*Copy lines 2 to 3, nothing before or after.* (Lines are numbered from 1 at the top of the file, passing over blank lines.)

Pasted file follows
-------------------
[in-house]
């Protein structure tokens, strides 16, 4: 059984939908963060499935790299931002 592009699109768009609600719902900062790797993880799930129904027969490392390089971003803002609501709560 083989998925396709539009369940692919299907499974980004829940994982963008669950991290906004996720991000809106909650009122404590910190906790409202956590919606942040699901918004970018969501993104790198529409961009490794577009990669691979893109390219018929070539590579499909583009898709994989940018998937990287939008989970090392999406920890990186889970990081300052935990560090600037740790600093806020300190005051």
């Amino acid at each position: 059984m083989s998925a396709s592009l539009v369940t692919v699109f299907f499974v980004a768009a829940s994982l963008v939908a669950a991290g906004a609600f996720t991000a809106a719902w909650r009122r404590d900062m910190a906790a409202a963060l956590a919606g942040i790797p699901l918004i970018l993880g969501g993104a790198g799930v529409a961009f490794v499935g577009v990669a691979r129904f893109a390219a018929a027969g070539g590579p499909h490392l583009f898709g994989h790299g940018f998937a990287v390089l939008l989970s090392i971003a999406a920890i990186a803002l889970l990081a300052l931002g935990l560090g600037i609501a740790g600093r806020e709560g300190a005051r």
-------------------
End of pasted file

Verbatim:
């Protein structure tokens, strides 16, 4: 059984939908963060499935790299931002 592009699109768009609600719902900062790797993880799930129904027969490392390089971003803002609501709560 083989998925396709539009369940692919299907499974980004829940994982963008669950991290906004996720991000809106909650009122404590910190906790409202956590919606942040699901918004970018969501993104790198529409961009490794577009990669691979893109390219018929070539590579499909583009898709994989940018998937990287939008989970090392999406920890990186889970990081300052935990560090600037740790600093806020300190005051």
């Amino acid at each position: 059984m083989s998925a396709s592009l539009v369940t692919v699109f299907f499974v980004a768009a829940s994982l963008v939908a669950a991290g906004a609600f996720t991000a809106a719902w909650r009122r404590d900062m910190a906790a409202a963060l956590a919606g942040i790797p699901l918004i970018l993880g969501g993104a790198g799930v529409a961009f490794v499935g577009v990669a691979r129904f893109a390219a018929a027969g070539g590579p499909h490392l583009f898709g994989h790299g940018f998937a990287v390089l939008l989970s090392i971003a999406a920890i990186a803002l889970l990081a300052l931002g935990l560090g600037i609501a740790g600093r806020e709560g300190a005051r």